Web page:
• 10 years after an injury, the average worker received 88% of the earnings and income benefits that an uninjured worker would have received (WCRI)

  • 29% of employers say they are now collaborating with outside organizations to find opportunities to reduce employee costs (Healthcare Trends Institute)
  • 44% of employees say they would have to borrow from their 401(k)s or use credit cards to cover unexpected out-of-pocket expenses (Aflac)

  • 55% of employees in lower-income households (less than $50,000 in household income per year) are not prepared to pay for costs associated with an unanticipated serious illness or accident not covered by major medical insurance (Aflac)

  • In 2015, 52% of employers did not offer coverage to spouses of employees eligible for workplace health care coverage, as opposed to 31% of companies reporting in 2014 (Conrad Siegel)

  • Spouses make up one-fifth of all people covered by an employer-sponsored plan, yet generate one-third of healthcare costs (Mercer)

  • 5% of the employer-insured population generates 50% of healthcare costs, while 15% generates 80% of healthcare costs (Big Bang Health)
  • 25% of employees have had difficulty paying a medical bill due to high medical costs (Aflac)
  • 38% of consumers with employee-provided insurance coverage asked about an alternative treatment because of costs (PWC)
  • 81% believe the medical costs they are responsible for will increase (Aflac)
  • 61% of employees are worried about having enough money to meet out-of-pocket medical costs that are not covered by health insurance (MetLife)
  • Just 16% of employees who are satisfied with their benefits are likely to put off a medical procedure longer than they should (Aflac)
  • 40% of employed Americans are "completely satisfied" with the health insurance benefits their employer offers (Gallup)
  • 50% of employees strongly agree that because of the benefits they receive at work, they worry less about unexpected health and financial issues (MetLife)
  • The percentage of employers with fewer than 100 workers that offer healthcare benefits to their employees has declined an average of 24% since 2008 (Employee Benefit Research Institute)
  • 84% of workers want help in getting disability insurance, compared with 71% of employers (Alight Solutions)

  • Gen Xers and Boomers focus more on disability insurance (50% and 63%) vs their younger coworkers (33%) (LIMRA)

  • Although high use of preventive services cost 39% more than low preventive use during a six-year period, employers spend 86% less on major restorative services (Guardian Life)

  • 49% of employees report that their employers offered vision insurance in 2017, up from 44% in 2013 (EBRI)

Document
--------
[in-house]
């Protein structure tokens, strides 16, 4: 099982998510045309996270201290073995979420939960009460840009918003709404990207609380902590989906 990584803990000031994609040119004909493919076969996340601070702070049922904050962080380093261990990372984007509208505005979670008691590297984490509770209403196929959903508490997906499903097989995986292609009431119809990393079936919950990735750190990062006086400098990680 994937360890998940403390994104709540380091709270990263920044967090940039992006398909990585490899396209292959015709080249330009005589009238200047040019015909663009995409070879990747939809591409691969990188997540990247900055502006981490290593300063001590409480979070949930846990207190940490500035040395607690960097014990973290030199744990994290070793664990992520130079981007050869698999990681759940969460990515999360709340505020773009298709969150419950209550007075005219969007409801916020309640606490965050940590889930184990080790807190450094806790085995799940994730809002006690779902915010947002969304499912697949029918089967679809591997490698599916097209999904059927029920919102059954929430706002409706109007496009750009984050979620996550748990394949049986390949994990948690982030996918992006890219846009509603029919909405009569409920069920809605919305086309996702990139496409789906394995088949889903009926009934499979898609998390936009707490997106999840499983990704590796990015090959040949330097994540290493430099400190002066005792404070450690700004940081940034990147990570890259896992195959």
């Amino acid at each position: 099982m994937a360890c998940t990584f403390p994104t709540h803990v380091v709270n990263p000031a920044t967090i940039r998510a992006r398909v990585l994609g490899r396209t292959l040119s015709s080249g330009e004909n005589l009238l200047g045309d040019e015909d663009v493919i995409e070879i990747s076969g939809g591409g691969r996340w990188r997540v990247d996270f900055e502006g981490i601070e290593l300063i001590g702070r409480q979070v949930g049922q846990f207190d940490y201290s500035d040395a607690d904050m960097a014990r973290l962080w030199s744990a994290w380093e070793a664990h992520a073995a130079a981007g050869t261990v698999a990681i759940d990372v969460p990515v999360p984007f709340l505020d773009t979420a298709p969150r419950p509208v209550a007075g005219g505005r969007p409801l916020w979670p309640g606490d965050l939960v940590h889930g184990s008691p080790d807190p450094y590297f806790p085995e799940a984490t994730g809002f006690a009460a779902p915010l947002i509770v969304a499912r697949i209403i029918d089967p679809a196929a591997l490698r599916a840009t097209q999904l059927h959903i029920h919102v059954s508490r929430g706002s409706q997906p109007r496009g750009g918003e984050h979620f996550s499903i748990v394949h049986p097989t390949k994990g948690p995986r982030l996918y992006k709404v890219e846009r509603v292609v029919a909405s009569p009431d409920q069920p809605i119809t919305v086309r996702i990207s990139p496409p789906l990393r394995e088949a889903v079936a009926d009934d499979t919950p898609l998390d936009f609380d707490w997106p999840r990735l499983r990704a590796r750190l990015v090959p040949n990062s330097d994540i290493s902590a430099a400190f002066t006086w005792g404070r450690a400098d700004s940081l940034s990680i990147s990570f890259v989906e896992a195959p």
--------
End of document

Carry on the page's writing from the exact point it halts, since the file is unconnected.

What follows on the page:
• % of employees who accept the following benefits: health insurance (83%), life insurance (81%), dental (80%), retirement savings plan (80%), pension (76%), vision insurance (73%), short-term disability (71%), AD&D (70%), long-term disability (66%) (EBRI
  • 34% of employees surveyed say they have disability insurance (OneAmerica)
  • Among employed Americans who do not have short- or long-term disability insurance provided by their employer, 43% say the reason is because their employer does not offer it (OneAmerica)
  • 23% of workers with a household income of less than $50,000 a year have employer-provided disability insurance (OneAmerica)
  • 34% of working women between 18 and 34 who lack disability insurance said they don’t have it because they think they are healthy and don’t need it (OneAmerica)
  • 50% of employees report that their employers offered life insurance in 2017, up from 47% in 2013 (EBRI)

  • 83% of organizations offer company paid group life insurance, 58% offered life insurance for dependents, and 21% offered accelerated death benefits (SHRM
  • 81% of workers want help getting life insurance, while just 68% of employers think they should provide that help (Alight Solutions)

  • 45% of employed Americans report not having voluntary group life insurance provided by their employer (OneAmerica)

  • 45% of employed Americans claim to have voluntary group life insurance provided by their employer (OneAmerica)

  • 45% of employees who do not have voluntary group life insurance provided by their employer say their employer doesn’t offer it (OneAmerica)

  • Among those who don’t have voluntary group insurance provided by their employer, only 9% said they had other obligations, and 14% did not see the value in it (OneAmerica)

  • 78% of employees rate health insurance in their top two most desired benefits, 37% rate retirement savings plan in their top two (down from 67% in 1999), 26% rate PTO (up from 16% in 2004), traditional pensions were rated by 13% (down from 21% in 1999) (EBRI
  • 83% of insurance brokers report that employers look to them to manage health care spending (DirectPath)
  • 78% of insurance brokers have added new products and services in the past year to help their clients control healthcare costs (DirectPath)
  • 30% of workers understand their Pharmacy benefit manger’s (PBM) contract details, 40% understand their PBM’s guarantee in performance and 63% said they don’t know how their PBM makes money (NPC)